SCIENCE
06/26/2017 11:43 am ET Updated Jun 26, 2017

The REAL Cost Of Losing The Great Barrier Reef

A report says the landmark is "priceless," but if the reef were given a value, it'd be worth billions.

SYDNEY ― After back-to-back bleaching incidents, premature obituaries and general malaise surrounding the Great Barrier Reef, Australian economists said on Monday they’ve given it a financial value should it disappear: a cool $42 billion.

A new report compiled by the accounting firm Deloitte declared the reef, the largest living structure on the planet and a UNESCO World Heritage Site, a natural asset “too big to fail.” The natural world wonder, it said, supports 64,000 jobs alone. Were it a standalone business, the reef would be one of the largest employers in Australia.

The video below references statistics in Australian dollars. Those figures have been converted to United States dollars throughout this story.

The statistics come as the Great Barrier faces an onslaught of ongoing and upcoming threats, primarily a rapidly warming world spurred by man-made climate change. The Australian government has announced efforts to save at least parts of the reef, but has also approved massive fossil fuel projects scientists say would only further imperil the delicate coral ecosystem.

The report notes that although it strives to give the reef a dollar figure, its value “is priceless and we know that there is no replacement.”

“However, identifying, measuring and reporting on the economic and social value of the environment elevates its significance in decision making,” the report states. “Valuing nature in monetary terms can effectively inform policy settings and help industry, government, the scientific community and the wider public understand the contribution of the environment, or in this case the Great Barrier Reef, to the economy and society.”

Researchers have ascribed monetary figures to natural wonders before. Last year, a team at Colorado State University estimated land protected by America’s National Park Service was worth about $92 billion. The New York Times noted a 1997 paper attempted to give a value to all of nature. The 20-year-old figure researchers settled on ended up somewhere between $16 and $54 trillion, although they said a likely estimate was $33 trillion.

Gary Cranich / Queensland Museum

The Great Barrier Reef, a 1,600-mile-long behemoth that covers more than 133,000 square miles, is the crown jewel of Australia’s natural offerings, both in biodiversity and tourism value. Of its $42 billion valuation, $22 billion of that was attributed to its value in attracting travelers.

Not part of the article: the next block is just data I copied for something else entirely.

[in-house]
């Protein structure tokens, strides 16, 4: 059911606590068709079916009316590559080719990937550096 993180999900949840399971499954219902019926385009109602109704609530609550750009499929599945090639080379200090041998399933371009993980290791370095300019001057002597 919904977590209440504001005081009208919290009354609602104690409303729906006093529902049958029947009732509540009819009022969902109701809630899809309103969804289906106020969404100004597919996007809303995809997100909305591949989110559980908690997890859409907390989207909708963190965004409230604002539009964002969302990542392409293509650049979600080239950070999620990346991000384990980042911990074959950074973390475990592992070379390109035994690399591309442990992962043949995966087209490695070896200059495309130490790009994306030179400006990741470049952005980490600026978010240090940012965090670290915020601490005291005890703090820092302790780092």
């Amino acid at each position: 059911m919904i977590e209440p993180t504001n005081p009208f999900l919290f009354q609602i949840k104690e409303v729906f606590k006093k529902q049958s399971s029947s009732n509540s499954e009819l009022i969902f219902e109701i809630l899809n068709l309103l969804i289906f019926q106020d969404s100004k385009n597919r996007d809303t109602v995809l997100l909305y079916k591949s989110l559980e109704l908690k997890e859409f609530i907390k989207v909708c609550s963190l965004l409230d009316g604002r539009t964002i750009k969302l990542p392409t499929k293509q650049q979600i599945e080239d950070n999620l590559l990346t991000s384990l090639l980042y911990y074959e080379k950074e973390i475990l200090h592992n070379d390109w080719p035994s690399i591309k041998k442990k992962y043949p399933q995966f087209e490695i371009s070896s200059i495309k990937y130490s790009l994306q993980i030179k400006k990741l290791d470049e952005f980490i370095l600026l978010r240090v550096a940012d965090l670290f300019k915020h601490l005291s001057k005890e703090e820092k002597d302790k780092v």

“As the largest living structure on Earth and one of the world’s most complex and diverse natural ecosystems, the Great Barrier Reef is justifiably considered priceless and irreplaceable,” Steve Sargent, director of the Great Barrier Reef Foundation, said in a statement. “Alongside its important environmental and ecological function, this report demonstrates that the reef also offers substantial value to Australia and the world in terms of the economic activity it generates and the employment and experiences it supports across the tourism, fishing, recreation and scientific industries.”

Deloitte polled 1,500 Australians and residents from 10 other countries to determine how valuable the populace considered the reef. Two-thirds of those said they’d be willing to pay money to protect the structure based on its importance to the planet.

UNESCO, the United Nation’s agency that identifies sites with great value to humanity, last week declared the world’s reefs were in dire jeopardy due to rising global temperatures. The group said the “only opportunity” to protect the 29 reefs listed as world heritage sites would be to abide by the terms of the landmark Paris climate agreement and limit temperatures from warming no more than 1.5 degrees Celsius ― 2.7 degrees Fahrenheit ― above pre-industrial levels. 

However, current projections say worldwide pledges to limit greenhouse gas emissions are far short of what’s necessary to achieve that goal, particularly after President Donald Trump pulled the U.S. out of the accord.

Following the UNESCO report, Greenpeace Australia called on the country’s government to “stop funding climate change.”

“What the UNESCO report makes clear is that the government’s Reef 2050 plan is just tinkering at the edges of environmental disaster ― its measures are simply not enough. If we are going to stand a chance of slowing climate change and preserving what’s left of the Great Barrier Reef, we have to stop funding the fossil fuel industry and transition to clean, renewable energy as fast as possible,” the group said.

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